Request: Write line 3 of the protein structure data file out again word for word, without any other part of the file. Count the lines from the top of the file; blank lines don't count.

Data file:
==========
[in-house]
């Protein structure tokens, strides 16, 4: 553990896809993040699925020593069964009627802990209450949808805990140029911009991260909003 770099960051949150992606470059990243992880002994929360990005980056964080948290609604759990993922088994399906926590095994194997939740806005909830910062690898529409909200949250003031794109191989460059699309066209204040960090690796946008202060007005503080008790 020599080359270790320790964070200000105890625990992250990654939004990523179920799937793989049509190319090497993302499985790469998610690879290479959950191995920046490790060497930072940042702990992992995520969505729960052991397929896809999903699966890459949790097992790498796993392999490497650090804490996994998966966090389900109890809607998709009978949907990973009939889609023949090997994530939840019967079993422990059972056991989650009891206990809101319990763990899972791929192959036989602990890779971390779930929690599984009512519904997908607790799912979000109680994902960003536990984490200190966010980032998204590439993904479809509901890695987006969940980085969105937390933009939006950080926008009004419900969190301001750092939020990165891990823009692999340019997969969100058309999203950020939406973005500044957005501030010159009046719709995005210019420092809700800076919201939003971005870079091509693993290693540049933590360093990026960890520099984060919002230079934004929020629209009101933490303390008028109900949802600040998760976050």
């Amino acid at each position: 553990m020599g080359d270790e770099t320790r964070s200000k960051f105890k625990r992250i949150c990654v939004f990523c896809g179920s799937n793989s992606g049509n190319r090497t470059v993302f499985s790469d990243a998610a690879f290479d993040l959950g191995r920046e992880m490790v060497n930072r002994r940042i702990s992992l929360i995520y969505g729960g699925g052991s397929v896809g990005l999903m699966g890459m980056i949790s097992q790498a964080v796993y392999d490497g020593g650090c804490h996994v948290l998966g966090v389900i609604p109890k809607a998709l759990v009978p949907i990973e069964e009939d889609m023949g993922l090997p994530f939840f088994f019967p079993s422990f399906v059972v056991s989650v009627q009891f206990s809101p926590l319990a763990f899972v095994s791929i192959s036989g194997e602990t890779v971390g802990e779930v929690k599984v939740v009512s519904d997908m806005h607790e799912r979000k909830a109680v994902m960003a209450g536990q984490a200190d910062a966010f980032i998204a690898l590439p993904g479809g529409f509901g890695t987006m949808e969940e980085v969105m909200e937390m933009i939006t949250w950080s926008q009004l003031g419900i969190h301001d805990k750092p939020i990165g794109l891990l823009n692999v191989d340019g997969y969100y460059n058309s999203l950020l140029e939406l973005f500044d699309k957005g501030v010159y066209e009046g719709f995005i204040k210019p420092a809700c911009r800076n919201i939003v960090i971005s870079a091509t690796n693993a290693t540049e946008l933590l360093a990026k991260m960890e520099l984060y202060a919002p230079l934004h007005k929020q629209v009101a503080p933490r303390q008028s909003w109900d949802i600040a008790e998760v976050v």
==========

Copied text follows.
């Amino acid at each position: 553990m020599g080359d270790e770099t320790r964070s200000k960051f105890k625990r992250i949150c990654v939004f990523c896809g179920s799937n793989s992606g049509n190319r090497t470059v993302f499985s790469d990243a998610a690879f290479d993040l959950g191995r920046e992880m490790v060497n930072r002994r940042i702990s992992l929360i995520y969505g729960g699925g052991s397929v896809g990005l999903m699966g890459m980056i949790s097992q790498a964080v796993y392999d490497g020593g650090c804490h996994v948290l998966g966090v389900i609604p109890k809607a998709l759990v009978p949907i990973e069964e009939d889609m023949g993922l090997p994530f939840f088994f019967p079993s422990f399906v059972v056991s989650v009627q009891f206990s809101p926590l319990a763990f899972v095994s791929i192959s036989g194997e602990t890779v971390g802990e779930v929690k599984v939740v009512s519904d997908m806005h607790e799912r979000k909830a109680v994902m960003a209450g536990q984490a200190d910062a966010f980032i998204a690898l590439p993904g479809g529409f509901g890695t987006m949808e969940e980085v969105m909200e937390m933009i939006t949250w950080s926008q009004l003031g419900i969190h301001d805990k750092p939020i990165g794109l891990l823009n692999v191989d340019g997969y969100y460059n058309s999203l950020l140029e939406l973005f500044d699309k957005g501030v010159y066209e009046g719709f995005i204040k210019p420092a809700c911009r800076n919201i939003v960090i971005s870079a091509t690796n693993a290693t540049e946008l933590l360093a990026k991260m960890e520099l984060y202060a919002p230079l934004h007005k929020q629209v009101a503080p933490r303390q008028s909003w109900d949802i600040a008790e998760v976050v």